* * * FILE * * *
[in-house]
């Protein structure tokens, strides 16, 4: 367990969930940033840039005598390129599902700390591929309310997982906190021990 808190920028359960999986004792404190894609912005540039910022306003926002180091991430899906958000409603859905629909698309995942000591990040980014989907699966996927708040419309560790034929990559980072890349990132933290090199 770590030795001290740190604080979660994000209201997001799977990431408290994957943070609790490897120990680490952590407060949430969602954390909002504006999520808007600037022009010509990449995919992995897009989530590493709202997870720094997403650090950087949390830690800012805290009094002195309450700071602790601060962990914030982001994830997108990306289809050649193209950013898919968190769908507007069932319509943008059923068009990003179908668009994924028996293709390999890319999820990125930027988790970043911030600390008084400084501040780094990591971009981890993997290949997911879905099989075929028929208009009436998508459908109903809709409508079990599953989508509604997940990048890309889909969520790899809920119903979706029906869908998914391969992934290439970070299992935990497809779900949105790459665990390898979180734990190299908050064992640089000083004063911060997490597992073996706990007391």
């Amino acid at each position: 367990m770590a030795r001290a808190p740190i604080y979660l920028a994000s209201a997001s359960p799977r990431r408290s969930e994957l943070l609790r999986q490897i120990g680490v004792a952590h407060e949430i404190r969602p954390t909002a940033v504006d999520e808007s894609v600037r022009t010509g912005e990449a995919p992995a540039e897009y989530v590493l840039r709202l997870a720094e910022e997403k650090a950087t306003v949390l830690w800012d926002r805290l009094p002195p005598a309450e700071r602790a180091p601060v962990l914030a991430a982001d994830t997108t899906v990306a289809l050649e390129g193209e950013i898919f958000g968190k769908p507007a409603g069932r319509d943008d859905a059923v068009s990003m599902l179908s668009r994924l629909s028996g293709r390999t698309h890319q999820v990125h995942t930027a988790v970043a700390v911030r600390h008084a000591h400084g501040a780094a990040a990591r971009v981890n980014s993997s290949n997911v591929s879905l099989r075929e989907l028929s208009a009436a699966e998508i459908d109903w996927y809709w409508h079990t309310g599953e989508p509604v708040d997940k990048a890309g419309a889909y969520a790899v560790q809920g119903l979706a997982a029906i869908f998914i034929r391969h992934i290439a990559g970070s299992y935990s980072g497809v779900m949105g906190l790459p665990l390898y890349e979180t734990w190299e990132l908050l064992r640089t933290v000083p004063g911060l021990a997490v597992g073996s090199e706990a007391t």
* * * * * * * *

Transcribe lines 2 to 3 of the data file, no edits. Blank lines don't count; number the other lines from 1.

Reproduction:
């Protein structure tokens, strides 16, 4: 367990969930940033840039005598390129599902700390591929309310997982906190021990 808190920028359960999986004792404190894609912005540039910022306003926002180091991430899906958000409603859905629909698309995942000591990040980014989907699966996927708040419309560790034929990559980072890349990132933290090199 770590030795001290740190604080979660994000209201997001799977990431408290994957943070609790490897120990680490952590407060949430969602954390909002504006999520808007600037022009010509990449995919992995897009989530590493709202997870720094997403650090950087949390830690800012805290009094002195309450700071602790601060962990914030982001994830997108990306289809050649193209950013898919968190769908507007069932319509943008059923068009990003179908668009994924028996293709390999890319999820990125930027988790970043911030600390008084400084501040780094990591971009981890993997290949997911879905099989075929028929208009009436998508459908109903809709409508079990599953989508509604997940990048890309889909969520790899809920119903979706029906869908998914391969992934290439970070299992935990497809779900949105790459665990390898979180734990190299908050064992640089000083004063911060997490597992073996706990007391």
């Amino acid at each position: 367990m770590a030795r001290a808190p740190i604080y979660l920028a994000s209201a997001s359960p799977r990431r408290s969930e994957l943070l609790r999986q490897i120990g680490v004792a952590h407060e949430i404190r969602p954390t909002a940033v504006d999520e808007s894609v600037r022009t010509g912005e990449a995919p992995a540039e897009y989530v590493l840039r709202l997870a720094e910022e997403k650090a950087t306003v949390l830690w800012d926002r805290l009094p002195p005598a309450e700071r602790a180091p601060v962990l914030a991430a982001d994830t997108t899906v990306a289809l050649e390129g193209e950013i898919f958000g968190k769908p507007a409603g069932r319509d943008d859905a059923v068009s990003m599902l179908s668009r994924l629909s028996g293709r390999t698309h890319q999820v990125h995942t930027a988790v970043a700390v911030r600390h008084a000591h400084g501040a780094a990040a990591r971009v981890n980014s993997s290949n997911v591929s879905l099989r075929e989907l028929s208009a009436a699966e998508i459908d109903w996927y809709w409508h079990t309310g599953e989508p509604v708040d997940k990048a890309g419309a889909y969520a790899v560790q809920g119903l979706a997982a029906i869908f998914i034929r391969h992934i290439a990559g970070s299992y935990s980072g497809v779900m949105g906190l790459p665990l390898y890349e979180t734990w190299e990132l908050l064992r640089t933290v000083p004063g911060l021990a997490v597992g073996s090199e706990a007391t």